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Saudi Arabia: The devil we know


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Should the United States cut its ties to Saudi Arabia? The question emerges amid fresh controversies and President Obama’s recent visit to the kingdom. I’ve been a critic of Saudi Arabia for decades, but despite all the problems, I think the United States is better off with the alliance than without.

Congress might soon pass a bill that would allow individual Americans — relatives of those who died on 9/11 — to sue the Saudi government. Some of these relatives have also demanded that the Obama administration release 28 pages redacted from a congressional report that examined Saudi involvement in the attacks.

But were the United States to strip the Saudis of the immunity that foreign governments traditionally have, it would make Washington vulnerable to reciprocal actions around the globe.. Imagine if the U.S. government faced lawsuits for every one of its drone strikes, bombing raids, special operations— not to mention wars. As for the report, the executive director of the 9/11 Commission, Philip Zelikow, argues that the 28 pages contain “unvetted, raw material” from FBI files that appears “to implicate people in serious crimes without the benefit of follow-up investigation to determine if such charges are valid.”

I believe that Saudi Arabia bears significant responsibility for the spread of a cruel, intolerant and extremist interpretation of Islam — one that can feed directly into jihadi thinking. But as Gregory Gause points out in a forthcoming essay in Foreign Affairs, the story is more complicated. “Saudi Arabia lost control over the global [extremist] movement in the 1980s, and . . . the Saudi regime itself has been targeted by that movement since the 1990s.” After all, if the United States was target No. 1 for al-Qaeda, Saudi Arabia was target No. 2.

In the 1950s, Saudi Arabia’s Wahhabi version of Islam, a product of nomadic desert culture, was practiced by a tiny minority of Muslims — perhaps 1 to 2 percent. Then came the oil boom, and Saudi Arabia — flush with cash — spread these ideas throughout the Muslim world.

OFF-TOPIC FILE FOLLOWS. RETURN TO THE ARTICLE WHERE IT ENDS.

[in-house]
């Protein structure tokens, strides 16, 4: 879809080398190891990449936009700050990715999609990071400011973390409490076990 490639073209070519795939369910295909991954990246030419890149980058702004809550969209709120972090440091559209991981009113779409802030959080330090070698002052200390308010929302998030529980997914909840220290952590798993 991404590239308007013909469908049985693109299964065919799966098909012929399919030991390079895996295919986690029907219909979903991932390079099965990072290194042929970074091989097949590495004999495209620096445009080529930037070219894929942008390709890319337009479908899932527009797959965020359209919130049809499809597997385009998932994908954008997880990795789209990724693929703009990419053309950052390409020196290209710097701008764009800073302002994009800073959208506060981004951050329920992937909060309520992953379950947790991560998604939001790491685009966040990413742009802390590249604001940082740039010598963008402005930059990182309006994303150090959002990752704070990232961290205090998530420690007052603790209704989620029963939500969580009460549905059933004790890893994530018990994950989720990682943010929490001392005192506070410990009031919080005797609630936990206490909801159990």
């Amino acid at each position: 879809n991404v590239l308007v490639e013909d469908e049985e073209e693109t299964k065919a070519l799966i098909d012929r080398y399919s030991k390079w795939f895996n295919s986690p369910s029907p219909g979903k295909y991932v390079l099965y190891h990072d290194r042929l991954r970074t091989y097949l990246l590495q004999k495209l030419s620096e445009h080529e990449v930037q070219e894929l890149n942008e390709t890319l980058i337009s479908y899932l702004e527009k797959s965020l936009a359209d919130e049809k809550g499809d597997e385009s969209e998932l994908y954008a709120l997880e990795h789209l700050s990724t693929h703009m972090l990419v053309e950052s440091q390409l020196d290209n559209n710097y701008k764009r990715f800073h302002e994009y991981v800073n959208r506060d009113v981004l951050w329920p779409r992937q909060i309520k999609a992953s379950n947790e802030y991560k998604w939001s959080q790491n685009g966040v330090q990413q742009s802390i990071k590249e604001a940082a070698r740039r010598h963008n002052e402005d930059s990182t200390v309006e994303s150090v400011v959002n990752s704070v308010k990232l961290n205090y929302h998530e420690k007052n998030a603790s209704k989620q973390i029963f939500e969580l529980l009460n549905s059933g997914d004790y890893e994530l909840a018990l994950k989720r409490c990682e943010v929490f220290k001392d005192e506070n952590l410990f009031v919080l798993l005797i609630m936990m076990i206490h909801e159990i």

This globalized Wahhabism has destroyed much of the diversity within Islam, snuffing out liberal and pluralistic interpretations of the religion in favor of an arid, intolerant one. In the 1980s, as the war in Afghanistan against the Soviet Union was infused with religious fervor, doctrines of jihad flourished. In many cases, Islamic fundamentalism turned into Islamic terrorism.

In the years after 9/11, after much defensiveness and many denials, the Saudis began to reverse course, shutting down government funding for Islamic extremist movements. David Petraeus once told me that the most significant strategic shift during his time in uniform was that Saudi Arabia went from being a tacit supporter to an aggressive foe of jihadi groups. Today Saudi intelligence is a major ally in fighting al-Qaeda, the Islamic State and other groups.

Yet Saudi funding of Islamic extremism has not ended, and its pernicious effects can be seen from Pakistan to Indonesia. These funds come from individuals, not the government. Still, it is hard to imagine that the Saudi monarchy cannot turn off the pipeline of money to extremists abroad and at home.

Saudi Arabia remains reluctant to take on its religious extremists for fear of backlash. Hard-line religious leaders and ideologues have significant sway in Saudi society. The kingdom is known for its vast and growing social media. Less known is that its biggest stars are Wahhabi preachers and extremist ideologues who are now spreading anti-Shiite doctrines as part of the struggle against Iran. The central dilemma remains: Were the Saudi monarchy to fall, it might be replaced not by a group of liberals and democrats but rather by Islamists and reactionaries. Having watched this movie in Iraq, Egypt, Libya and Syria, I am cautious about destabilizing a regime that is in many areas — defense, oil, finance — a stable ally.

Saudi Arabia has created a monster in the world of Islam, a Frankenstein monster that threatens Saudi Arabia as much as the West.

The Saudi monarchy must reform itself and its export of ideology. But the reality is, this is far more likely if Washington engages with Riyadh rather than distancing itself, leaving the kingdom to fester in isolation. Foreign policy means dealing with the world as it is, not as you wish it to be. It requires forgoing the satisfaction of a grand moral victory and accepting instead possibly frustrating quarter-measures. In few cases is this more true than in the United States’ relations with this strange desert kingdom.



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